Abstraction Aging

Do engineers find comfort in details as they get older, and is abstraction for younger minds?


During the course of doing interviews for my article on system simulation and abstraction, I spoke to several people who, just like myself, had started their career pushing abstraction. At the time, we were all frustrated that the industry didn’t move fast enough. The advantages of abstraction appeared to be so clear. Everyone developed slides showing that the cost to fix bugs increased the further you went through the process, or that the biggest optimizations were to be made are at the highest levels of abstraction. People still create those slides today, and they are true, except they do not factor in cost.

We have really had one and only success when it comes to an industry-wide change of abstraction. This was when digital design moved from the gate level to the Register Transfer Level (RTL). It was fresh young graduates who took up the cause with RTL synthesis and showed that they could create designs just as good as the most experienced gate-level designers, and they could do it in a fraction of the time.

Cadence invested large sums of money into higher levels of abstraction but obtained very little commercial success. University research drove the push to C-level modeling and SystemC, but adoption of that has not seen the same kind of success as RTL. It has obtained some. This is primarily for creation of virtual platforms and high-level synthesis has proven to be an invaluable tool for some types of block.

I started my career developing and promoting the notions of RTL modeling. Before that, everything had been at the gate level and synthesis was still many years away. Most of these models were being used for board-level design. Chip design remained at the gate level because of the lack of synthesis. The migration from gate to RTL was difficult for many people. They created RTL models that were less efficient than gate level models – basically because they were trying to describe gates using RTL constructs. It was difficult not to laugh at times.

With RTL well established, I spent many years looking at higher levels of abstraction. But no matter how good new technology looked, the industry turned away from it. In part, the problem is that proposed abstractions above RTL are too large of a leap, such that it becomes difficult to bridge the divide. It makes it difficult to relate what comes out of a tool to what went in. That makes people uncomfortable.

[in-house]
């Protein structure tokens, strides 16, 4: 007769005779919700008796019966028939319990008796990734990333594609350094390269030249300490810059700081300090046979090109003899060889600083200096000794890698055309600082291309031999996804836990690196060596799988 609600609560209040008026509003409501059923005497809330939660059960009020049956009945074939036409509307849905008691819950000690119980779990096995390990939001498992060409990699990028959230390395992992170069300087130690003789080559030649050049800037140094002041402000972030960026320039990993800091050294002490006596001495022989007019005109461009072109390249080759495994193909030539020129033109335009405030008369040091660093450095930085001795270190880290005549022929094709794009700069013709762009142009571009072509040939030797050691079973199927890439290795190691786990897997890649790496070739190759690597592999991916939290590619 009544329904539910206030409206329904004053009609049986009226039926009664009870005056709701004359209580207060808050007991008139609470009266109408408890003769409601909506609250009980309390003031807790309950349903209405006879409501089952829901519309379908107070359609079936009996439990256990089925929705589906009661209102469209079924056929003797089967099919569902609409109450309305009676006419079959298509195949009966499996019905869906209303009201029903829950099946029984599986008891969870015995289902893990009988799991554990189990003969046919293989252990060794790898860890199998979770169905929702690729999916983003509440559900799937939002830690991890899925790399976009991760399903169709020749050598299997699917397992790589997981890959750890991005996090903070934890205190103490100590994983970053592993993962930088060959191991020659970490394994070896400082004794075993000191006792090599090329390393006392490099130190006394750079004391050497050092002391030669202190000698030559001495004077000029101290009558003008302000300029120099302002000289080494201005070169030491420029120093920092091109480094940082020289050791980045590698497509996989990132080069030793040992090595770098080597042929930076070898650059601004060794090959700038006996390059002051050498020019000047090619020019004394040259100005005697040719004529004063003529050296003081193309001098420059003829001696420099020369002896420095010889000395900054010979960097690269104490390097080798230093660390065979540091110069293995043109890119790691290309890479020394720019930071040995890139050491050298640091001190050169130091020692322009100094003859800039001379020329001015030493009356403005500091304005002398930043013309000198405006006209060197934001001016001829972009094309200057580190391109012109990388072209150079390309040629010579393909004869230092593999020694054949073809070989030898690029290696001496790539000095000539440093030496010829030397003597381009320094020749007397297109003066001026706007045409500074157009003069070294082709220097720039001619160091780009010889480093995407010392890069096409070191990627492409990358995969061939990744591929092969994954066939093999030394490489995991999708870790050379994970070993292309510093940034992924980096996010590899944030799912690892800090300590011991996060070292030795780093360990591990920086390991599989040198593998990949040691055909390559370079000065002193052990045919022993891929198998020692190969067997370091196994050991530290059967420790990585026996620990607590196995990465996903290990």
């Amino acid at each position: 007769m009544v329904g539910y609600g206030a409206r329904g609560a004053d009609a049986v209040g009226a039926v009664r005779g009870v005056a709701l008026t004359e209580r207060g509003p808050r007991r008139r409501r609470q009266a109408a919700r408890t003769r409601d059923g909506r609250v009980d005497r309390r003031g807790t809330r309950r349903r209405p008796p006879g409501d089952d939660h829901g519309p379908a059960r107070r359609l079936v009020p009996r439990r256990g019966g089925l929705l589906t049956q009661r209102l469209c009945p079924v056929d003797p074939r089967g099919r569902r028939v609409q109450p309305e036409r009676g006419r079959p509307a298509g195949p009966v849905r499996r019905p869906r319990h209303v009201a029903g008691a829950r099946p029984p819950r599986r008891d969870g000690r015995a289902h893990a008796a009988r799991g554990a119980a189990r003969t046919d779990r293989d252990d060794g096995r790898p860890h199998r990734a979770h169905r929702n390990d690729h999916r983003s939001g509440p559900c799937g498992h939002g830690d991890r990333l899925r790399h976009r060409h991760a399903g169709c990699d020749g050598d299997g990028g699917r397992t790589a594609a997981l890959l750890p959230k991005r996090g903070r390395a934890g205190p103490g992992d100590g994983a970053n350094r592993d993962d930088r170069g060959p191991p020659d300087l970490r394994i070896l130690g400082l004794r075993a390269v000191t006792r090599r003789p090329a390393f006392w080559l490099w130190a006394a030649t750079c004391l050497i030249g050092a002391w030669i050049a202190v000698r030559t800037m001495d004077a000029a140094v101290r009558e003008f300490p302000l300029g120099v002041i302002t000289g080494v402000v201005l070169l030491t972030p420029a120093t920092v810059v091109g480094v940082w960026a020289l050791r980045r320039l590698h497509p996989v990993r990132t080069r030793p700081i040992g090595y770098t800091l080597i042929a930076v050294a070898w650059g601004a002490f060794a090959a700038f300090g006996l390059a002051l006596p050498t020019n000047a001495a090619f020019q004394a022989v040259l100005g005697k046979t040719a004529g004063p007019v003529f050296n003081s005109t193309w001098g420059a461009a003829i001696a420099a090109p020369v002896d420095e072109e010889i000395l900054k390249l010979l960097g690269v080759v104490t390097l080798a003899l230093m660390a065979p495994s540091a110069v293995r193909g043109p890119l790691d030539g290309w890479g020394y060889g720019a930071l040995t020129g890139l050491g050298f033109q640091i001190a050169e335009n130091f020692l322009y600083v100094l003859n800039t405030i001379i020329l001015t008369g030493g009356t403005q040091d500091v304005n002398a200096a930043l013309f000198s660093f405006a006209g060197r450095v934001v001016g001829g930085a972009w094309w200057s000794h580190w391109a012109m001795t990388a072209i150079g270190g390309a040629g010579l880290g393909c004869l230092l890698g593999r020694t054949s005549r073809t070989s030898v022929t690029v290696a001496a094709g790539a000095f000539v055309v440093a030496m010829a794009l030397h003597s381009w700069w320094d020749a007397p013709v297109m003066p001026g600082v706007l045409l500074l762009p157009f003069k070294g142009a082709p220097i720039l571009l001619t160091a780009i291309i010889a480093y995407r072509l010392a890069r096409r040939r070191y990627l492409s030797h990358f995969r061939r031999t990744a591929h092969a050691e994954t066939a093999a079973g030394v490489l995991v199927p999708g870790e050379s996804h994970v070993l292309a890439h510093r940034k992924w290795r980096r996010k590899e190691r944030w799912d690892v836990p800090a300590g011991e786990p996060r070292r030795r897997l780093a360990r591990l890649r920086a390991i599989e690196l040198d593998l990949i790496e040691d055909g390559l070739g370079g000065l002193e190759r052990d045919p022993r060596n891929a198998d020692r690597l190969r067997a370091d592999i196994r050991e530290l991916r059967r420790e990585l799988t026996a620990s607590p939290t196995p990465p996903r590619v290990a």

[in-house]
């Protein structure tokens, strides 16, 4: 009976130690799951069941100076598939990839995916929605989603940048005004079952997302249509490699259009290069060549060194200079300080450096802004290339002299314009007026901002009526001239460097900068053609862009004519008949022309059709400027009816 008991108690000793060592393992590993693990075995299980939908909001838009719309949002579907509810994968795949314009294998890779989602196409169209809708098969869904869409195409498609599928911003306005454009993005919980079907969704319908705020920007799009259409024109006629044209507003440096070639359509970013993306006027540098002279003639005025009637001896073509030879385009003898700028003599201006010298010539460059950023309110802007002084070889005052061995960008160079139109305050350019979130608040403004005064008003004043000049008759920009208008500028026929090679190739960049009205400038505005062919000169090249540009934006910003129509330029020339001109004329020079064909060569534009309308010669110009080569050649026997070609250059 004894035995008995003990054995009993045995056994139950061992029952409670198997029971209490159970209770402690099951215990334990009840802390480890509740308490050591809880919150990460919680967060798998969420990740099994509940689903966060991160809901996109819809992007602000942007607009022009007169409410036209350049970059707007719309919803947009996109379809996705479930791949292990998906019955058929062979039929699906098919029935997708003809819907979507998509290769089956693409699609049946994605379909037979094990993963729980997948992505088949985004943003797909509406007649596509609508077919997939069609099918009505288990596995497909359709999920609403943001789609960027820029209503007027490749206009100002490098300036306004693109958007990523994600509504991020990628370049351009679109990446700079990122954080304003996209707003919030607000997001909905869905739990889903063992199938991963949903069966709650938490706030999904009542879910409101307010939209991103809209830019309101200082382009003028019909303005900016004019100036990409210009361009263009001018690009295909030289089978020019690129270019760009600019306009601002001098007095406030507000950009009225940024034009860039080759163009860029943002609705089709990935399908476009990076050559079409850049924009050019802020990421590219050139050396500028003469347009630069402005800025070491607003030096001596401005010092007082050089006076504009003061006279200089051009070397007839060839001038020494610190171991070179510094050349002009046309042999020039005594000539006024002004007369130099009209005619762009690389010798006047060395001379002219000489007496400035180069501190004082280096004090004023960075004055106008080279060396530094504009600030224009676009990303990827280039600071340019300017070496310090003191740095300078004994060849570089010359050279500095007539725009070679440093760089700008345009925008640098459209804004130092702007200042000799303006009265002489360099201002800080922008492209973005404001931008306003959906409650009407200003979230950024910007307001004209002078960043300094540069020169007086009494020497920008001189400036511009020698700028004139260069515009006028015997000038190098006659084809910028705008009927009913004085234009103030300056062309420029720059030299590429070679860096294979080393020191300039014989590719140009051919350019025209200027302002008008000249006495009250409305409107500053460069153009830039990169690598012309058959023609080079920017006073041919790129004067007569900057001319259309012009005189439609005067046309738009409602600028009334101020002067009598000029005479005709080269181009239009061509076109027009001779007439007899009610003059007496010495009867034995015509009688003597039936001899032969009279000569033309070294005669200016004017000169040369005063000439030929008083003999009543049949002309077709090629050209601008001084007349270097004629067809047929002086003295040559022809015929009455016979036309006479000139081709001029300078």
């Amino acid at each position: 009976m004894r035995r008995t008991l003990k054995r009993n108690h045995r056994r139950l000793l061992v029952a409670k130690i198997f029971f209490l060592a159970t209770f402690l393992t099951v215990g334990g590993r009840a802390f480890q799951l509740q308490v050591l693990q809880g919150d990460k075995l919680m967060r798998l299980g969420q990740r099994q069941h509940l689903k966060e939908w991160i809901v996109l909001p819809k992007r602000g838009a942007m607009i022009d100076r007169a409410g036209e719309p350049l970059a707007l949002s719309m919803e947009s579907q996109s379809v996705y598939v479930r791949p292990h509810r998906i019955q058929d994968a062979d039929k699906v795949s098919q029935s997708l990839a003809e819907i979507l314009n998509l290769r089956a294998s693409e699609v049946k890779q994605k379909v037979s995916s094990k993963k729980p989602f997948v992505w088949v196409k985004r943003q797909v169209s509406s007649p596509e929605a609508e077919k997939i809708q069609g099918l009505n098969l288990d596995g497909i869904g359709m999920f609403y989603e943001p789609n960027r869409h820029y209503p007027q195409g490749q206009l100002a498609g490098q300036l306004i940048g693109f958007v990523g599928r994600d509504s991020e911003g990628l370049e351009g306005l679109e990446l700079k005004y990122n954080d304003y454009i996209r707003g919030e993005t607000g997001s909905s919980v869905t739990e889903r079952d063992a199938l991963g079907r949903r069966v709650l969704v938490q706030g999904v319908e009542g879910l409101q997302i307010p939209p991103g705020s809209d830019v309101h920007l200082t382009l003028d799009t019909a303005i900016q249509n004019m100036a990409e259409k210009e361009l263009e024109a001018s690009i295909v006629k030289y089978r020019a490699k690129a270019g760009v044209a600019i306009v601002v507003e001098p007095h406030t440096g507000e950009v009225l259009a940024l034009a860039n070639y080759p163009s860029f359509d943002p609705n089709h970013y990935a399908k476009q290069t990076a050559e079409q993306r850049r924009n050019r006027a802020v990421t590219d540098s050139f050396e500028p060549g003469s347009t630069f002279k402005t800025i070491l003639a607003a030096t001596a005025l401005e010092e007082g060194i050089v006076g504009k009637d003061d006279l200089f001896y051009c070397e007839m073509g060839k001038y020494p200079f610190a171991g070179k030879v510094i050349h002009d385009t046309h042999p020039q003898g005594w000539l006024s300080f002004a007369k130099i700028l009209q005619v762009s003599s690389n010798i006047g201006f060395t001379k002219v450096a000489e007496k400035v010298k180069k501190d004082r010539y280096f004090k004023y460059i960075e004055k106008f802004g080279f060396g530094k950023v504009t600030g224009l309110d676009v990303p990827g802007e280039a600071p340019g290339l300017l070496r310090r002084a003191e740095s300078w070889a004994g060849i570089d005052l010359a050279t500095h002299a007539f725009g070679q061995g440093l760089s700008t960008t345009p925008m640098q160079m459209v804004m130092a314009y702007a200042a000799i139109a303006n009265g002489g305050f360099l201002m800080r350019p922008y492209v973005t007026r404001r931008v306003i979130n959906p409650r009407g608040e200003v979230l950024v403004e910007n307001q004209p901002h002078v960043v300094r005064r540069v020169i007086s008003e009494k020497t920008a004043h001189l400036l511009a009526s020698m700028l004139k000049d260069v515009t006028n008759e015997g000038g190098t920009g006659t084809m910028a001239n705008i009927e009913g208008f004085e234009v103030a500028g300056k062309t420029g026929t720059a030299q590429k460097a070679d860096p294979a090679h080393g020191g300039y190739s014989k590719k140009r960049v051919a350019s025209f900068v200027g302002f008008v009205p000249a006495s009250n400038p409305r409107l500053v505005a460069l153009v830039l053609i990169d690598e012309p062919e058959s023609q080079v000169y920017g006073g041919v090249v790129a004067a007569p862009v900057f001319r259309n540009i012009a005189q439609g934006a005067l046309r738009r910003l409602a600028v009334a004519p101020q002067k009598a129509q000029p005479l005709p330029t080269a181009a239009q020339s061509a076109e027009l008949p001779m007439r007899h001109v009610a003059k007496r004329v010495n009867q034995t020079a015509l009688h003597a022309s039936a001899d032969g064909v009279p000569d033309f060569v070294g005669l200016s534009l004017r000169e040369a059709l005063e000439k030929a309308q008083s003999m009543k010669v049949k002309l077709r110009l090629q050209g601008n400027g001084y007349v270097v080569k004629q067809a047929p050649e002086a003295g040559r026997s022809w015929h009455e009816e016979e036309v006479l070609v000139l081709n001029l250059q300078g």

An abstraction means that some information is missing, and too many times what was missing was important when being used for analysis. The accuracy loss approaches the fidelity of the model, which means that you can no longer make reliable decisions at the higher level and guarantee the quality of what would be produced downstream. If there is any chance that what you thought was an improvement, as recommended by a tool, turns out to have made things worse – nobody is going to use the tool.

At the same time, another thing was happening in the industry. Abstractions started breaking down as we went to finer nodes. For example, RTL expected that inter-clock timing could be abstracted away and that static timing analysis would find any problems that might limit frequency of operation. It was an RTL problem, it was solved at RTL, but that was only until wire timing became significant. Now timing became dependent on placement and what had been a waterfall process now became more complicated. The same is true when doing power analysis. Clock distribution accounts for a significant part of total power and this can only be approximated at RTL, let alone at higher levels of abstraction.

We are seeing another breakdown in abstraction today. Timing used to be abstracted from the R and C on a wire. That is no longer true for some circuits and some technologies where the L becomes something that can kill your design. Each of these new technological problems, created by progressing to newer nodes, breaks the abstractions and takes a lot of work to fix them.

Magdy Abadir, VP of marketing for Helic, had a similar abstraction migration. “I used to be promoting abstraction and doing everything there, but here I am today, leading a company that is pushing in the other direction. As you get older, you tend to concentrate more on details.”

Abadir also looks at some of the recent security issues within processors and has some thoughts about that. “All the problems, in the various disciplines, have been in areas that are not visible when you start from a high-level model. These abstractions do not fully define everything that happens.”

The industry continues to be pulled in both directions. New technology nodes are forcing us to consider greater levels of detail. At the same time, the growing complexity of systems means that no one can fully comprehend what is going on within the systems and thus abstract analysis is essential. Concurrency is not something that the human mind is good at dealing with and thus we must rely on tools to help with that analysis.

The limiter has always been cost. The cost to create models, the cost to verify them, the cost to maintain them. If the value of what is gained by having them does not swamp those costs, then they are hard to justify. At some point, systems will become so complex that they will become essential, but so far, we have managed to find other ways around the problem.


Jim Bruister says:

Very good “thought” article. I’ve been an advocate of the EDA industry moving up the abstraction level. This gives a good explaination of why it hasn’t happened.

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